Targeting gamma-secretase activation for anti-angiogenesis

  • Boulton, Michael (PI)

Project: Research project

Project Details


DESCRIPTION (provided by applicant): Neovascular diseases of the eye are the leading causes of vision impairment in developed nations. The collective evidence suggests that the vascular endothelial growth factor (VEGF) family is critical for ocular angiogensis. Of the VEGF receptors it has long been considered that VEGFR2 is the major effector of ocular neovascularization while the contribution of VEGFR1 has only recently been recognized. Our data support a critical role for VEGFR1 in the regulation of VEGFR-2 induced angiogenesis and show that this is dependent on ?-secretase regulated cleavage and intracellular translocation of VEGFR1 (Cai et al 2002; 2006). We can show that ?-secretase is a potent regulator of vascular permeability and angiogenesis both in vitro and in vivo and that this effect is dependent on the targeted translocation of the C-terminal domain of VEGFR1 and its association with -catenin and transcription factor Ets-1 respectively. Based on these observations we put forward the following hypothesis:"VEGFR2 driven neovascularization is negatively regulated by the translocation of the intracellular domain of VEGFR1 and that the mobilization, recruitment and binding of ?-secretase to VEGFR1 is critical to this process. We further postulate that the intracellular domain of VEGFR1 regulates vascular permeability through binding to -catenin. We believe that manipulation of the ?-secretase complex and/or VEGFR1 in vivo will reduce vascular permeability and inhibit aberrant retinal neovascularization." Using cultured retinal and choroidal microvascular cells, and where appropriate COS cells, we will a) determine the molecular mechanisms involved in ?-secretase assembly and activation in the plasma membrane and identify the binding and cleavage sites in VEGFR1, b) characterize how ?-secretase phosphorylates the intracellular domain of VEGFR-1 and how this contributes to VEGFR-1 translocation and signaling, c) use fusion proteins consisting of fluorescently labeled VEGR1 in combination with real time imaging to characterize the translocation and intracellular localization of VEGFR-1 following changes in ?-secretase activity, d) use siRNA studies to identify the steps in ?-secretase formation and activation that regulate permeability and angiogenesis in cultured retinal and choriodal microvascular endothelial cells and e) characterize the role of ?-secretase in regulating the binding of VEGFR1 to junctional proteins. We will substantiate the effects of ?-secretase on in vitro permeability and angiogenesis using three animal models of retinal neovascularization (i.e. oxygen-induced retinopathy model, ADCaS model of retinal neovascularization and the laser-induced choroidal neovascularization model) in conjunction with agents that regulate specific ?-secretase subunits to evaluate their contribution. We believe that characterization of the interaction between the ?-secretase complex and VEGFR1, and the subsequent angiogenic response will identify new strategies for regulating vascular permeability and inhibiting aberrant retinal neovascularization in vivo.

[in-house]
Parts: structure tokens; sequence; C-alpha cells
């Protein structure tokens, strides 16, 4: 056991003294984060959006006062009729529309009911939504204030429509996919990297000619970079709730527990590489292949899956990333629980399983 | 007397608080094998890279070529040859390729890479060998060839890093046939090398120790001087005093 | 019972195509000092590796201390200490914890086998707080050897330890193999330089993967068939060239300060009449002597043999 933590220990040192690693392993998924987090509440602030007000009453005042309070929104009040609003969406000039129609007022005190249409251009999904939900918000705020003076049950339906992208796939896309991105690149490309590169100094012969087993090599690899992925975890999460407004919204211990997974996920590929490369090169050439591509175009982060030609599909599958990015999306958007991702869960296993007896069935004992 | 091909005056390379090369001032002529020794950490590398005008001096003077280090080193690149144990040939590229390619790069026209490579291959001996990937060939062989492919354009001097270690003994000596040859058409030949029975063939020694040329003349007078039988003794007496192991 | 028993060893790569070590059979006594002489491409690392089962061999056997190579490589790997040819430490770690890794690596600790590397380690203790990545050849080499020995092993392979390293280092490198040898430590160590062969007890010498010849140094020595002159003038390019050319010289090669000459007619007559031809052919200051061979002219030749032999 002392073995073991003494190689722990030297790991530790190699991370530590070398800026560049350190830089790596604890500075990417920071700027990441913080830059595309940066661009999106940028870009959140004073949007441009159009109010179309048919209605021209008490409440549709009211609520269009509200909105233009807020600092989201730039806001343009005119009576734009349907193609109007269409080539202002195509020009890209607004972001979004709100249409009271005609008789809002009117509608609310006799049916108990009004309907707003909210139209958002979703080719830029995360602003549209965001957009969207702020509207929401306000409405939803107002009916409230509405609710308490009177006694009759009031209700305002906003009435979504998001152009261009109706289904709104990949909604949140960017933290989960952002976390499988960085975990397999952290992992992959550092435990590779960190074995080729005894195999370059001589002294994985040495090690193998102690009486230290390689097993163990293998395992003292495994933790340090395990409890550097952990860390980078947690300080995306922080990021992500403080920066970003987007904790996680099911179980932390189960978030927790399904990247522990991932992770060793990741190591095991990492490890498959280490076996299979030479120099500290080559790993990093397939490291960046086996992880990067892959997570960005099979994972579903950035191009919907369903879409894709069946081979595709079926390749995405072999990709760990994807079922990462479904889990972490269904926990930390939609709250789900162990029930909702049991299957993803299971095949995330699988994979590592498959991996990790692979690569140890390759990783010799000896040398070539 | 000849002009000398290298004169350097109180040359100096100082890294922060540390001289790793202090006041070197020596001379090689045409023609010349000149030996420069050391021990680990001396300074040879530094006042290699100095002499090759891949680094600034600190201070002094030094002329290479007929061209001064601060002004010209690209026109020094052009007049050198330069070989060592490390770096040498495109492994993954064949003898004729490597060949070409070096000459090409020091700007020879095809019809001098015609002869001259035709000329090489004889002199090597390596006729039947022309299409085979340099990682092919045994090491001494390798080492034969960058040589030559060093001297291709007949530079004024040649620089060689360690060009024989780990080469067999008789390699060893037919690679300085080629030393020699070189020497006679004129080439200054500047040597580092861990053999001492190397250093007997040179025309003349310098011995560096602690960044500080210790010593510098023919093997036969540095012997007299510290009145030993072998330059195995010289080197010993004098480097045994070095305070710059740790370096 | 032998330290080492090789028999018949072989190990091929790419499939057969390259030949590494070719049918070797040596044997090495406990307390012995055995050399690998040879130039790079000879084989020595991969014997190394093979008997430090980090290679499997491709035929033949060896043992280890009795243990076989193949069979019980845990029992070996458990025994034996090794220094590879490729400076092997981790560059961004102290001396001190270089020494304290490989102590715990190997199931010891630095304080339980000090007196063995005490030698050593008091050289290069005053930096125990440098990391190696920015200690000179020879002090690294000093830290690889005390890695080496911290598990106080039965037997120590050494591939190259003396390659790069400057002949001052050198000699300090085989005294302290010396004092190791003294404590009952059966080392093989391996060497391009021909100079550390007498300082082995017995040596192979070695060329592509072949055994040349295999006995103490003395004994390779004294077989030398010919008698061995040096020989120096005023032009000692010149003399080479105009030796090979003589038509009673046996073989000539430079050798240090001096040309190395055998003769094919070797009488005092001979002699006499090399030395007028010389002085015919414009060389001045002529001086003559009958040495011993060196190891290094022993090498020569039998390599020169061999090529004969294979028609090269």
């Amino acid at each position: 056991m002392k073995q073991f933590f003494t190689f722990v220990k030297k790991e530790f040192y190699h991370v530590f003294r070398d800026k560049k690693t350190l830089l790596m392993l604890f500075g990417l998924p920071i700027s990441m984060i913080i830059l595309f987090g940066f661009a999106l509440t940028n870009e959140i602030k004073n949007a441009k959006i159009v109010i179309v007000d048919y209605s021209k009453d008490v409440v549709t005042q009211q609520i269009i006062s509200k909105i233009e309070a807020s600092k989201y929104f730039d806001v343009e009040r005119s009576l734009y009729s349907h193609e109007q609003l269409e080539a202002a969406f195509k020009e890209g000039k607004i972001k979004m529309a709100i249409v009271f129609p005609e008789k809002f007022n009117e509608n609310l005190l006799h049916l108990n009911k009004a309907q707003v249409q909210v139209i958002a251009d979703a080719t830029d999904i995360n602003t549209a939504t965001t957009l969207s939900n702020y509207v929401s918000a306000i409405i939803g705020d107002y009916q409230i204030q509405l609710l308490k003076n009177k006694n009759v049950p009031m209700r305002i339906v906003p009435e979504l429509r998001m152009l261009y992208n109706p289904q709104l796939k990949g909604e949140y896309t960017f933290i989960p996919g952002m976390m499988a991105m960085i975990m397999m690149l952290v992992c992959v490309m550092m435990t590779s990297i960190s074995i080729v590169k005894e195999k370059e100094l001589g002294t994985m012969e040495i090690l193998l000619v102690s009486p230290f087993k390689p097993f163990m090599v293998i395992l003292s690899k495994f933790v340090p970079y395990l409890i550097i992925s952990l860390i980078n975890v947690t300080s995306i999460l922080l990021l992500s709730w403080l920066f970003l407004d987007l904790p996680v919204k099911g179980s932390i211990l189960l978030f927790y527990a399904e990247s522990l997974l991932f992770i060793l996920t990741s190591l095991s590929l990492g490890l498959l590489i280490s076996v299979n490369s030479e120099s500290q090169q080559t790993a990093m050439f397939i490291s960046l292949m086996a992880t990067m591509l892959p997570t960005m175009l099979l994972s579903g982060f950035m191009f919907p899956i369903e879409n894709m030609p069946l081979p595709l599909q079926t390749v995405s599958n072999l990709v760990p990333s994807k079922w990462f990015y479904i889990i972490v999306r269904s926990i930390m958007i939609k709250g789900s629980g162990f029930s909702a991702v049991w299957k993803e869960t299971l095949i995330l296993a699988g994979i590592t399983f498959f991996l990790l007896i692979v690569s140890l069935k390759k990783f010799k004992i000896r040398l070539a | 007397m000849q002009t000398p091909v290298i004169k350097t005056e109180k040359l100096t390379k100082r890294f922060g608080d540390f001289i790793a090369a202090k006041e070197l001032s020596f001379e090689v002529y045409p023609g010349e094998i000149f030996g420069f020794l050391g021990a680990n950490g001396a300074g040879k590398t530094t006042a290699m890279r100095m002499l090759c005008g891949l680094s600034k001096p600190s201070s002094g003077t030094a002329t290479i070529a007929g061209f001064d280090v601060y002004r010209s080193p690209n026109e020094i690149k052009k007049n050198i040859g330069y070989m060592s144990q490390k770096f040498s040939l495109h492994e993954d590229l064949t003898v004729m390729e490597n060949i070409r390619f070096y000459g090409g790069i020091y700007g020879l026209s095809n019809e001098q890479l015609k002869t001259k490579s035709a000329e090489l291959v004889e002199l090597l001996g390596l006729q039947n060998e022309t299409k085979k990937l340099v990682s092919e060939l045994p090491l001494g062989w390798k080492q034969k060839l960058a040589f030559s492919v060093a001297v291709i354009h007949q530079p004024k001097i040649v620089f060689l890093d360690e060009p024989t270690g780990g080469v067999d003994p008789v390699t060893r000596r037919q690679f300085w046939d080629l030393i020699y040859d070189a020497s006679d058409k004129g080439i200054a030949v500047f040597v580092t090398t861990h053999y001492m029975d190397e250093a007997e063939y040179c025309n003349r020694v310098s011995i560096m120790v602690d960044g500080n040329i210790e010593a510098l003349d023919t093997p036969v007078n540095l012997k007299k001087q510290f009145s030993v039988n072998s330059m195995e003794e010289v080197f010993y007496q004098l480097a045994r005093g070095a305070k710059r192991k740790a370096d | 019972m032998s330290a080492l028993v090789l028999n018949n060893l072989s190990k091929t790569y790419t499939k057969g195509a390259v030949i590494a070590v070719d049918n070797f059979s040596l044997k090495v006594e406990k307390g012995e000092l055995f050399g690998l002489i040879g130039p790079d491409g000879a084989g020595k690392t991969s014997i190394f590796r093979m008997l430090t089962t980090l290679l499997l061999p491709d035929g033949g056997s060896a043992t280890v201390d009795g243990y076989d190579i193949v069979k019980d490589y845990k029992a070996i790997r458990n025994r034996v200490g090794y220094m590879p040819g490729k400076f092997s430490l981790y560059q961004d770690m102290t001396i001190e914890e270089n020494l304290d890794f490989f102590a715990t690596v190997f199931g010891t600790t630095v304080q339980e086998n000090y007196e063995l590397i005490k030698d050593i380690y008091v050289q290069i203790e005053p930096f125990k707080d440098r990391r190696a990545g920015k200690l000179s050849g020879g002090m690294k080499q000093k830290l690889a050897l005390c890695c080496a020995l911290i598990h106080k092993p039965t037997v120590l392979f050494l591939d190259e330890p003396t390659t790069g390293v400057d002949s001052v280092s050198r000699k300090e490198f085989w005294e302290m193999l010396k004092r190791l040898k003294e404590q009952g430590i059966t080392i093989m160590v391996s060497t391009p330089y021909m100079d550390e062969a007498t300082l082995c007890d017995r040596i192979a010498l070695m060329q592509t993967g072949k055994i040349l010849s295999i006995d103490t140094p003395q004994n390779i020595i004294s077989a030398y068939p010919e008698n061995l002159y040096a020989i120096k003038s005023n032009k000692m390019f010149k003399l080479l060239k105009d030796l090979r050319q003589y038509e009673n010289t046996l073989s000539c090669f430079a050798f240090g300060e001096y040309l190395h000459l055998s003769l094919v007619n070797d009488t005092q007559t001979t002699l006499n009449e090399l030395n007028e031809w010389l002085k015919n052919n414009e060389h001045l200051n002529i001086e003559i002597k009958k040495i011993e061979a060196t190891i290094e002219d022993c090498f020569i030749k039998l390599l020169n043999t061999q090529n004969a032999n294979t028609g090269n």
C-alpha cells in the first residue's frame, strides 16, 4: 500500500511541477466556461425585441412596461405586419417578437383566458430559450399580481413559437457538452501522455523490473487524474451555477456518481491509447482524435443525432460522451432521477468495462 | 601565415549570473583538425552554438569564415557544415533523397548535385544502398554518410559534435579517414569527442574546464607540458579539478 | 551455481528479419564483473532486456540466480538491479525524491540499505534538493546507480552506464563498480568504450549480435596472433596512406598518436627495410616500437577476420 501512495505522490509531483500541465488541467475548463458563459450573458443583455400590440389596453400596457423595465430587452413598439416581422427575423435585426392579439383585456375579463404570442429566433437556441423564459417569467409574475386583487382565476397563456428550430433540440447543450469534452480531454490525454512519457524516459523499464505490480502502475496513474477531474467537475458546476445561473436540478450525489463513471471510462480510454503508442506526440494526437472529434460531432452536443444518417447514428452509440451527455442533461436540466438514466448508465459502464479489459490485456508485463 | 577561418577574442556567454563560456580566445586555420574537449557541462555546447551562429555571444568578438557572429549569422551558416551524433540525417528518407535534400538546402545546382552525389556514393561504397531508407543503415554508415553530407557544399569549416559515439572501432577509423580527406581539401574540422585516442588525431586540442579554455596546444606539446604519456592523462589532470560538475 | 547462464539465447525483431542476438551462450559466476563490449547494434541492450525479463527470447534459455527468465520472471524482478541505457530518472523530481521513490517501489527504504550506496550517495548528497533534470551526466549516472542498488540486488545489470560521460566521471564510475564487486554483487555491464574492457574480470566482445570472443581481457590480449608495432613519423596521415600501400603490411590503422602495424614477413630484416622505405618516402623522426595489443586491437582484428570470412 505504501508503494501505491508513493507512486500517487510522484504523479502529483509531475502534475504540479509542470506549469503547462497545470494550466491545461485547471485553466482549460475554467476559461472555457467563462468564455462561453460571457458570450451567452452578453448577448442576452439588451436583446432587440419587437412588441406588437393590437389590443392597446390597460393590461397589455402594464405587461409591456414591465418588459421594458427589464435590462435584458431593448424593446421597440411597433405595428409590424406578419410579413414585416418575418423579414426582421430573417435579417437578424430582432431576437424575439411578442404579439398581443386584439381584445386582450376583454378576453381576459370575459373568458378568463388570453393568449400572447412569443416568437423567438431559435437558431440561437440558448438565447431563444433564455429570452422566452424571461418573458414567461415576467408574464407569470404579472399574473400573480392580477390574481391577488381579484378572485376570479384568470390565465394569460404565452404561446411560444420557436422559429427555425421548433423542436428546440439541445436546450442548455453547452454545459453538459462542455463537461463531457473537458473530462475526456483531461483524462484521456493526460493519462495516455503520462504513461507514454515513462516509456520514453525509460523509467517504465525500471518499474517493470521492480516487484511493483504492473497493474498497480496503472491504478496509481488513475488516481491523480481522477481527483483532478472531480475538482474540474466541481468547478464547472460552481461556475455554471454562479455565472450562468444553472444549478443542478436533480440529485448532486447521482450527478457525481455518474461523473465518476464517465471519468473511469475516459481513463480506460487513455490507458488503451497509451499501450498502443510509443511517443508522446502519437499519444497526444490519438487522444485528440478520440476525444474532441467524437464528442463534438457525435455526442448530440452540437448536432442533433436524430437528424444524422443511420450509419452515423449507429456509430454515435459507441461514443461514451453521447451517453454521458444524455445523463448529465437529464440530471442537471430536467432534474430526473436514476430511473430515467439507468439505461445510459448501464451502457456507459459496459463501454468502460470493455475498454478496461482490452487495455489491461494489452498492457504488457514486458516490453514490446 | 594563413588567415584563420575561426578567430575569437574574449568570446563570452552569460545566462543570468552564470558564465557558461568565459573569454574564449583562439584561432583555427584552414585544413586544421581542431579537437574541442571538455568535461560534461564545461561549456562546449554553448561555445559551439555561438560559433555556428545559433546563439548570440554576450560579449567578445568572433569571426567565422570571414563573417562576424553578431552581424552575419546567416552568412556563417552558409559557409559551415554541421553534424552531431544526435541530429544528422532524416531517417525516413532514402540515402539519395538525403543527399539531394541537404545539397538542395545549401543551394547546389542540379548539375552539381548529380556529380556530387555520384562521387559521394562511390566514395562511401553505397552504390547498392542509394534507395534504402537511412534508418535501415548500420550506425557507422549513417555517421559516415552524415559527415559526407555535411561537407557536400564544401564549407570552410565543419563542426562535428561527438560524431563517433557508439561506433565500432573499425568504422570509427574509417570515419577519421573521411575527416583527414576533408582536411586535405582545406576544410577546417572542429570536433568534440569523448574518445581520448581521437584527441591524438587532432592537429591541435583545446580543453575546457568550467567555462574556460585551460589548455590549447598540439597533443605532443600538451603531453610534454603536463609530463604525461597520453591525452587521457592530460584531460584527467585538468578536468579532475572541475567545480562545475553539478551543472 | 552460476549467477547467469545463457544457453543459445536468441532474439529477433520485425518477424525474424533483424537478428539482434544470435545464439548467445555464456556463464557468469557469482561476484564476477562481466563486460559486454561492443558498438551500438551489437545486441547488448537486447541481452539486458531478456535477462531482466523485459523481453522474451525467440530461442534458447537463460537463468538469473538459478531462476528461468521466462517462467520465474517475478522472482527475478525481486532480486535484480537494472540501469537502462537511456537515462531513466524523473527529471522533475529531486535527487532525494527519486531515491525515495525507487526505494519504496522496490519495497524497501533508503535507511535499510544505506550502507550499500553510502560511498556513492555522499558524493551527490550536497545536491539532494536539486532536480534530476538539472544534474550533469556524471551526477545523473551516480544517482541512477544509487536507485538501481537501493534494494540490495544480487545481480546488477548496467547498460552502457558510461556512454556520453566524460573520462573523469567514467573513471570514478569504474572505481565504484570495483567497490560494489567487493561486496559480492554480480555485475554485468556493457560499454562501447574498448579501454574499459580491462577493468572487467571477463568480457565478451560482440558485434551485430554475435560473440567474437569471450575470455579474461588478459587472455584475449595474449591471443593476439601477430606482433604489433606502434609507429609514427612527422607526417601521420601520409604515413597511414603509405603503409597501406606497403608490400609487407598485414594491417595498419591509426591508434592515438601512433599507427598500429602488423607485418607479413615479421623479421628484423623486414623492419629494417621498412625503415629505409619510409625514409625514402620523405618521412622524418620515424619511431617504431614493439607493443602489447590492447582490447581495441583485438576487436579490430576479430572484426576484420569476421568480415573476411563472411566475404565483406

Effective start/end date9/1/072/28/15


  • National Institutes of Health: $211,434.00
  • National Institutes of Health: $358,925.00
  • National Institutes of Health: $366,250.00
  • National Institutes of Health: $362,588.00
  • National Institutes of Health: $313,520.00
  • National Institutes of Health: $72,986.00
  • National Institutes of Health: $383,257.00
  • National Institutes of Health: $161,066.00


  • Medicine(all)


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